How to Incorporate the Music of Mozart Into Your Daily Life

Many studies suggest that playing Mozart for children can boost their concentration and general listening skills.

During my undergraduate years, I took a music history course called “Mozart and his Music” in which the professor introduced his students to the glorious music of Wolfgang Amadeus Mozart. It made a great impression on me and, over the years, I’ve often referred back to the professor’s playlist. Mozart’s music has since become a mainstay in my family’s daily life.

Many studies suggest that playing Mozart for children can boost their concentration and general listening skills. According to research outlined in the book “The Mozart Effect” by Don Campbell, music can relieve stress, improve communication, and expand creativity. Further studies suggest that children who are exposed to the great masters are more likely to appreciate a wider range of music in later years.

Whether these studies are true or not isn’t extremely important to me. All I know is that when I play Mozart for my kids, they listen and take notice. They have never complained or asked to turn the music off.

I play Mozart while I’m driving my kids around in the car. The music seems to keep them occupied and lessen squabbles. I play it on rainy days while they’re playing inside. It has become a nightly ritual to play it at bedtime. 

Bedtime can be the greatest challenge of the day for many families. This is where the soft, gentle, comfort of Mozart’s “Piano Concerto No. 21”, 2nd movement, shows its genius. Marked andante, it’s a wonderfully slow piece that helps calm things down. Try playing theConcerto for Flute and Harp in the background while reading a bedtime story to the kids.

Play Mozart while your kids are coloring or painting! Painting to music allows children to feel the movements and emotions involved in creating a work of art. Invite your child to swing their arms like a music conductor while they paint. Encourage them to “paint what they feel.” Discuss what pictures or colors the music brings to mind.

“What do you think of while hearing this?” or “What do you feel?” are good starter questions. Choose songs with different tempos and moods. Perhaps begin with bright, upbeat music, such as Mozart’s Rondo Alla Turca for one painting, and then change to a gentle piece, such as the Flute Concerto K. 313 for the next painting. Give them a new canvas or sheet of paper for each new music selection.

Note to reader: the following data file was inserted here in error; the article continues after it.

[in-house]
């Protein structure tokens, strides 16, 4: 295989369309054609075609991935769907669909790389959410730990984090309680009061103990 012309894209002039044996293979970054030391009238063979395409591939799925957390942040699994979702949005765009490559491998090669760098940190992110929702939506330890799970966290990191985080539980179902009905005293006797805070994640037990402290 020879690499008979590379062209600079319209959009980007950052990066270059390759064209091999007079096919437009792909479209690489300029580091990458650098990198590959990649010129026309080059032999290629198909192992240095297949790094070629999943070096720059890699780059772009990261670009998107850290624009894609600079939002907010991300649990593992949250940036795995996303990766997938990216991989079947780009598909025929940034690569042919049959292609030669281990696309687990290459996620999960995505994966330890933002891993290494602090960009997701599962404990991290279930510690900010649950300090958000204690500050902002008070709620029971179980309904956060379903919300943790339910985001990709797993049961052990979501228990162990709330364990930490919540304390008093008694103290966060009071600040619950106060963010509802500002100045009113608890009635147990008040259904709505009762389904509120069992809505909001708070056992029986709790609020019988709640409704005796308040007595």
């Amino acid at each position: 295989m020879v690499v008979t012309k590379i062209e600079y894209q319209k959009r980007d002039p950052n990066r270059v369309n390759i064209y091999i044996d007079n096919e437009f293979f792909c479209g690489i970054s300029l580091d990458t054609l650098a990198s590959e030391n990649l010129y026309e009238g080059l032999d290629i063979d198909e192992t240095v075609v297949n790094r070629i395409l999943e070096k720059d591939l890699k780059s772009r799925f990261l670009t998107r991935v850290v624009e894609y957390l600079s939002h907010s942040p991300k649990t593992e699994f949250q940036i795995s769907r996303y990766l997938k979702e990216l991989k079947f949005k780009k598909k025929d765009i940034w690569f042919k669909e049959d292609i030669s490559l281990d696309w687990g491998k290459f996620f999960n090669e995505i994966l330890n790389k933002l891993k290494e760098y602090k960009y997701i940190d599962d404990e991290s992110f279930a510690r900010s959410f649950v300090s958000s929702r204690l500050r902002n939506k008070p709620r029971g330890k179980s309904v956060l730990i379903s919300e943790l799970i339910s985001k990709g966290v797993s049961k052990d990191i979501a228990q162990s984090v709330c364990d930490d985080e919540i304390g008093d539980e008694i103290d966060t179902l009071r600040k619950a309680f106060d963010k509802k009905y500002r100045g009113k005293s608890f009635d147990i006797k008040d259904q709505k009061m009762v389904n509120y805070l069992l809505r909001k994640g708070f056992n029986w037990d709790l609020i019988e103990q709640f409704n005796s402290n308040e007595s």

January 27, 2017 marks the 261st anniversary of the birth of Wolfgang Amadeus Mozart. What better way to celebrate Mozart’s birthday than listening to his music? Mozart wrote more than 600 works during his lifetime, including 41 symphonies, 22 musical dramas, 12 violin concertos and 27 piano concertos.

An excellent CD to listen to with your child is My First Mozart Album by Naxos. This CD contains 17 tracks, including the famous Eine Kleine Nachtmusik (4th movement), Papageno’s song from The Magic Flute and the beautiful Elvira Madigan concerto. 

There are several wonderful children’s books about Mozart. “Who was Wolfgang Amadeus Mozart?” by Yona Zeldis will certainly appeal to young readers. This book recounts the major events of Mozart’s life, including his tour of the royal European courts, his career in Salzburg, his family life in Vienna, and his early death at age 36. The black-and-white illustrations and the timelines of Mozart’s life offer a good opportunity for children to understand Mozart’s life in a historical context. 

Another engaging book to read with your children is “The Magic of Mozart” by Ellen Switzer. This book recounts a brief biography of Mozart, followed by the story of The Magic Flute with colorful photos of marionettes.

Spending time with your child listening to Mozart can be a starting point for future music lessons or other creative endeavors. But most importantly, listening to music promotes joyful family time together. 

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